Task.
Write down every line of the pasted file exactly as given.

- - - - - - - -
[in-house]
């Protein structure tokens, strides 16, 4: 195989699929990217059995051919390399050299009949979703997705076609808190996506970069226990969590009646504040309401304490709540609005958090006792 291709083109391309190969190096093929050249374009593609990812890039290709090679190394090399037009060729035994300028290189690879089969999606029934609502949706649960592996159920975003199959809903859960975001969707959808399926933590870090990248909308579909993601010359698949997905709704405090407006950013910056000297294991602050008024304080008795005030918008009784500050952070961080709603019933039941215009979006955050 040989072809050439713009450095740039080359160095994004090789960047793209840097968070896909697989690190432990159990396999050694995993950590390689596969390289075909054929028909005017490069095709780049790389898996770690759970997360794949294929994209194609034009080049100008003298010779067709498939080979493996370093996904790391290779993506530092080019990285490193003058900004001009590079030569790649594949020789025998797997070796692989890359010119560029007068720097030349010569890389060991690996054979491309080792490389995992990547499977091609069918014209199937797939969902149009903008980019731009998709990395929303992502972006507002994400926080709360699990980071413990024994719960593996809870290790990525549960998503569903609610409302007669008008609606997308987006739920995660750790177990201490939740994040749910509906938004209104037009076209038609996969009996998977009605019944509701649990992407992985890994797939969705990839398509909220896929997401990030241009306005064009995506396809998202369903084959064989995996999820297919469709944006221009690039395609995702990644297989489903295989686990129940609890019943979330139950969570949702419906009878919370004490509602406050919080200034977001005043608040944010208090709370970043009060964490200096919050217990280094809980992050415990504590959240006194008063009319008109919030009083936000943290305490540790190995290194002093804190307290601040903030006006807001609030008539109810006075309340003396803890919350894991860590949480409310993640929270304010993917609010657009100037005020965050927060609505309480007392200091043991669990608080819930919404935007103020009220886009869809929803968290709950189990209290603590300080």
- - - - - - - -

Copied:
[in-house]
């Protein structure tokens, strides 16, 4: 195989699929990217059995051919390399050299009949979703997705076609808190996506970069226990969590009646504040309401304490709540609005958090006792 291709083109391309190969190096093929050249374009593609990812890039290709090679190394090399037009060729035994300028290189690879089969999606029934609502949706649960592996159920975003199959809903859960975001969707959808399926933590870090990248909308579909993601010359698949997905709704405090407006950013910056000297294991602050008024304080008795005030918008009784500050952070961080709603019933039941215009979006955050 040989072809050439713009450095740039080359160095994004090789960047793209840097968070896909697989690190432990159990396999050694995993950590390689596969390289075909054929028909005017490069095709780049790389898996770690759970997360794949294929994209194609034009080049100008003298010779067709498939080979493996370093996904790391290779993506530092080019990285490193003058900004001009590079030569790649594949020789025998797997070796692989890359010119560029007068720097030349010569890389060991690996054979491309080792490389995992990547499977091609069918014209199937797939969902149009903008980019731009998709990395929303992502972006507002994400926080709360699990980071413990024994719960593996809870290790990525549960998503569903609610409302007669008008609606997308987006739920995660750790177990201490939740994040749910509906938004209104037009076209038609996969009996998977009605019944509701649990992407992985890994797939969705990839398509909220896929997401990030241009306005064009995506396809998202369903084959064989995996999820297919469709944006221009690039395609995702990644297989489903295989686990129940609890019943979330139950969570949702419906009878919370004490509602406050919080200034977001005043608040944010208090709370970043009060964490200096919050217990280094809980992050415990504590959240006194008063009319008109919030009083936000943290305490540790190995290194002093804190307290601040903030006006807001609030008539109810006075309340003396803890919350894991860590949480409310993640929270304010993917609010657009100037005020965050927060609505309480007392200091043991669990608080819930919404935007103020009220886009869809929803968290709950189990209290603590300080």